The traditional approach in PFI bids has been for the company's lawyers to draw this framework, which operational staff are then required to translate into the everyday running of the contract.  This is a huge challenge for anybody without specialist knowledge of how contracts are conceived and interpreted, and can occupy many man hours in a manual environment, impacting on productivity and distracting people from their frontline roles.

Further complications are caused by the bespoke nature of PFI contracts.  The industry is moving tentatively in the direction of standard forms for PFI payment mechanisms but because every project in unique and negotiated separately, payment mechanisms and service level specifications tend to vary greatly from one case to the next.  The documentation alone inevitably runs to several hundred pages and it would be almost impossible to identify a common model to suit every project.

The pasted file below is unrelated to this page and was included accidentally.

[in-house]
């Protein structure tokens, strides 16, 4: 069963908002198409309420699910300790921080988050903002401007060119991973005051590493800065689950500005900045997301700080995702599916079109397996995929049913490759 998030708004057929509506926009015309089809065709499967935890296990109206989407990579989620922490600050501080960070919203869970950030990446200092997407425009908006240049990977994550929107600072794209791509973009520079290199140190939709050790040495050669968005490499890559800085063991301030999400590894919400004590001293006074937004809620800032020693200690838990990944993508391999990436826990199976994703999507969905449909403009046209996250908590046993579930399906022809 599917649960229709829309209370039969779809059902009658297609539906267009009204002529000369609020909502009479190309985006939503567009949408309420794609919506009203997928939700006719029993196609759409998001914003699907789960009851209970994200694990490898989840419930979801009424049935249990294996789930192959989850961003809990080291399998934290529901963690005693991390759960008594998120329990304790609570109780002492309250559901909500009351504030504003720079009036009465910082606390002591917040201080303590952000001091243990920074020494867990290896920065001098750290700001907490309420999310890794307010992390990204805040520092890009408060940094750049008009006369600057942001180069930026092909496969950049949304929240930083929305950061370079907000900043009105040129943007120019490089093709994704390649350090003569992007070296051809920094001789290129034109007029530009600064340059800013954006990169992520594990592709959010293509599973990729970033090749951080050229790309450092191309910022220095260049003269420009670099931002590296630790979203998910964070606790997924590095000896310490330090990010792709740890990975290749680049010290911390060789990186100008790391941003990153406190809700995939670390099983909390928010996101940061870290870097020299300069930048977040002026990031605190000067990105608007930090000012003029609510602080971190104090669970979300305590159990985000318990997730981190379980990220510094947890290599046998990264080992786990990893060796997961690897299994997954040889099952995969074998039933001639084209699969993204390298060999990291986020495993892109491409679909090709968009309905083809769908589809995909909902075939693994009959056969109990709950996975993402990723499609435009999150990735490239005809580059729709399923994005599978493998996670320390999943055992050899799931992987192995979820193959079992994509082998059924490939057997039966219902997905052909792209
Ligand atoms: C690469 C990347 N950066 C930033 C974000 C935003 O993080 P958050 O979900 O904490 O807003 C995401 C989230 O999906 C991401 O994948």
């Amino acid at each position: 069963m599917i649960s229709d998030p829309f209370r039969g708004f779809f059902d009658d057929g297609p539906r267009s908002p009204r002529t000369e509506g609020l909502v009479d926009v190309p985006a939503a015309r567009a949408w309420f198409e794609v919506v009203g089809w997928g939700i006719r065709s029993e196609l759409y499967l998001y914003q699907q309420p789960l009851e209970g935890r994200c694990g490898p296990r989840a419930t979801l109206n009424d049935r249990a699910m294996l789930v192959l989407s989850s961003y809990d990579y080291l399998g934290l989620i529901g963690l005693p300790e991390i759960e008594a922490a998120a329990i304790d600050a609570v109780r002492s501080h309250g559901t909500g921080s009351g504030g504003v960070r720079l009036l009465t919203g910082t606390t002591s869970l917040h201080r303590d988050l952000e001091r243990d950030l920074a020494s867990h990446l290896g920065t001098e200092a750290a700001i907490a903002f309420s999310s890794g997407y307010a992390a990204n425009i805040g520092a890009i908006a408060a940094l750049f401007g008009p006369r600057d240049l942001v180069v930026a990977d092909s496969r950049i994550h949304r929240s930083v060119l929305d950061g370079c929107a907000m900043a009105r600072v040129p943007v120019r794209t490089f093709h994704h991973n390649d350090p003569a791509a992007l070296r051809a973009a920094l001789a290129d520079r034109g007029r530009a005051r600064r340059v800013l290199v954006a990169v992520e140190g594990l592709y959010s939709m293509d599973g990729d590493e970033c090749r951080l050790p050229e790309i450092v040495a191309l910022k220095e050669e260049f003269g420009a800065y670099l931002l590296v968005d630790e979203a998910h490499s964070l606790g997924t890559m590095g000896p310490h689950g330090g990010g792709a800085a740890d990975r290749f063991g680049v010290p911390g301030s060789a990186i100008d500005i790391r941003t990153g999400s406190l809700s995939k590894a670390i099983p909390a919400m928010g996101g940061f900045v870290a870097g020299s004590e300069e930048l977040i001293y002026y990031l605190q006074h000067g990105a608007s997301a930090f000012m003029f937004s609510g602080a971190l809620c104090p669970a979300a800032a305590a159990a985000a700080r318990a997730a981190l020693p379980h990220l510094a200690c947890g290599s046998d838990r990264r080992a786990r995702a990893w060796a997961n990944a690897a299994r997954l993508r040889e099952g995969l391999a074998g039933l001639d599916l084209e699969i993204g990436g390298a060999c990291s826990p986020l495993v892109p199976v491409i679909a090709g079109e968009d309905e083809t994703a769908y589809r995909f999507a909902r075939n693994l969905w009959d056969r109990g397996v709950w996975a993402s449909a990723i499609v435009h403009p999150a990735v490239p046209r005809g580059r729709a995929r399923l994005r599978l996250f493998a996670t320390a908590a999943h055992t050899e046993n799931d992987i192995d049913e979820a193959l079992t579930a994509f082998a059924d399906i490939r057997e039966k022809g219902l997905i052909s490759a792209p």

Instead, automation allows the company's financial obligations to be set out and calculated quickly and efficiently, removing the 'pain' and complexity from the process.

FSI's approach has been to develop a fully customisable Performance Payment Measurement utility, which allows projects to be started from scratch using common underlying principles but adapting the model to their own circumstance.  Calculations are based on data collected and stored by Concept's underlying database, and then used to generate management reports for the PFI company and its external managers.